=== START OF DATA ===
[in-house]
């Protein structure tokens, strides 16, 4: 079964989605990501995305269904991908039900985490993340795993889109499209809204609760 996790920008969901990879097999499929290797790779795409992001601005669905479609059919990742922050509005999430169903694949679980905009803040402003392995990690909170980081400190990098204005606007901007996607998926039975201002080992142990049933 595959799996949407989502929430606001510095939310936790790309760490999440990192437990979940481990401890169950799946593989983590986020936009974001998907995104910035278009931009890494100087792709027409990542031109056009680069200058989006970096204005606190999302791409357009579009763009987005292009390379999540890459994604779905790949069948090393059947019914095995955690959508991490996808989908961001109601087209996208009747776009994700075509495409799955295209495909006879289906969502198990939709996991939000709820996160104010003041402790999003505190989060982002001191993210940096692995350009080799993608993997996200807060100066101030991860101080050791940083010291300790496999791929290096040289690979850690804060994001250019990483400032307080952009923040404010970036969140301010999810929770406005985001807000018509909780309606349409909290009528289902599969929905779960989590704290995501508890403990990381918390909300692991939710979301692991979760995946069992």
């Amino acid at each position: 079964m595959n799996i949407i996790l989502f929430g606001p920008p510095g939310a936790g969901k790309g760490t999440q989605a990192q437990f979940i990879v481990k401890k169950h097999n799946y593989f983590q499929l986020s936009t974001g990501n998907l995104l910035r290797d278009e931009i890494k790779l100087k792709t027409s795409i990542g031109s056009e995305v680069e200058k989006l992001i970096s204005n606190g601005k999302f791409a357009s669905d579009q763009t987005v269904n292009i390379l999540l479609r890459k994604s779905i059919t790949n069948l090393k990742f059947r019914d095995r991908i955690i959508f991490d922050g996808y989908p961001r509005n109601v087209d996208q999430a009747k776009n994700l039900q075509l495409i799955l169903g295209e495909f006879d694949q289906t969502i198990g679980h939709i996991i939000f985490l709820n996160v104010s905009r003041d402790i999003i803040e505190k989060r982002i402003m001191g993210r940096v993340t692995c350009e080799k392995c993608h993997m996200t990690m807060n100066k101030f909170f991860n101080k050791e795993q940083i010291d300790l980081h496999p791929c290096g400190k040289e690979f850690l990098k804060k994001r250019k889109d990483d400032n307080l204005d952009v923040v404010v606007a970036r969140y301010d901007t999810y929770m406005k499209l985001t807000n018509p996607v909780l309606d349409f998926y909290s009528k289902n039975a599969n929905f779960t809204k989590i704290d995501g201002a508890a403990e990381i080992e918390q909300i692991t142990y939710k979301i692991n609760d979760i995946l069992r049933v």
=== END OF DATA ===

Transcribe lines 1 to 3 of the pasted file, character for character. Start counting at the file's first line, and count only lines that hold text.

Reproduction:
[in-house]
């Protein structure tokens, strides 16, 4: 079964989605990501995305269904991908039900985490993340795993889109499209809204609760 996790920008969901990879097999499929290797790779795409992001601005669905479609059919990742922050509005999430169903694949679980905009803040402003392995990690909170980081400190990098204005606007901007996607998926039975201002080992142990049933 595959799996949407989502929430606001510095939310936790790309760490999440990192437990979940481990401890169950799946593989983590986020936009974001998907995104910035278009931009890494100087792709027409990542031109056009680069200058989006970096204005606190999302791409357009579009763009987005292009390379999540890459994604779905790949069948090393059947019914095995955690959508991490996808989908961001109601087209996208009747776009994700075509495409799955295209495909006879289906969502198990939709996991939000709820996160104010003041402790999003505190989060982002001191993210940096692995350009080799993608993997996200807060100066101030991860101080050791940083010291300790496999791929290096040289690979850690804060994001250019990483400032307080952009923040404010970036969140301010999810929770406005985001807000018509909780309606349409909290009528289902599969929905779960989590704290995501508890403990990381918390909300692991939710979301692991979760995946069992």
């Amino acid at each position: 079964m595959n799996i949407i996790l989502f929430g606001p920008p510095g939310a936790g969901k790309g760490t999440q989605a990192q437990f979940i990879v481990k401890k169950h097999n799946y593989f983590q499929l986020s936009t974001g990501n998907l995104l910035r290797d278009e931009i890494k790779l100087k792709t027409s795409i990542g031109s056009e995305v680069e200058k989006l992001i970096s204005n606190g601005k999302f791409a357009s669905d579009q763009t987005v269904n292009i390379l999540l479609r890459k994604s779905i059919t790949n069948l090393k990742f059947r019914d095995r991908i955690i959508f991490d922050g996808y989908p961001r509005n109601v087209d996208q999430a009747k776009n994700l039900q075509l495409i799955l169903g295209e495909f006879d694949q289906t969502i198990g679980h939709i996991i939000f985490l709820n996160v104010s905009r003041d402790i999003i803040e505190k989060r982002i402003m001191g993210r940096v993340t692995c350009e080799k392995c993608h993997m996200t990690m807060n100066k101030f909170f991860n101080k050791e795993q940083i010291d300790l980081h496999p791929c290096g400190k040289e690979f850690l990098k804060k994001r250019k889109d990483d400032n307080l204005d952009v923040v404010v606007a970036r969140y301010d901007t999810y929770m406005k499209l985001t807000n018509p996607v909780l309606d349409f998926y909290s009528k289902n039975a599969n929905f779960t809204k989590i704290d995501g201002a508890a403990e990381i080992e918390q909300i692991t142990y939710k979301i692991n609760d979760i995946l069992r049933v």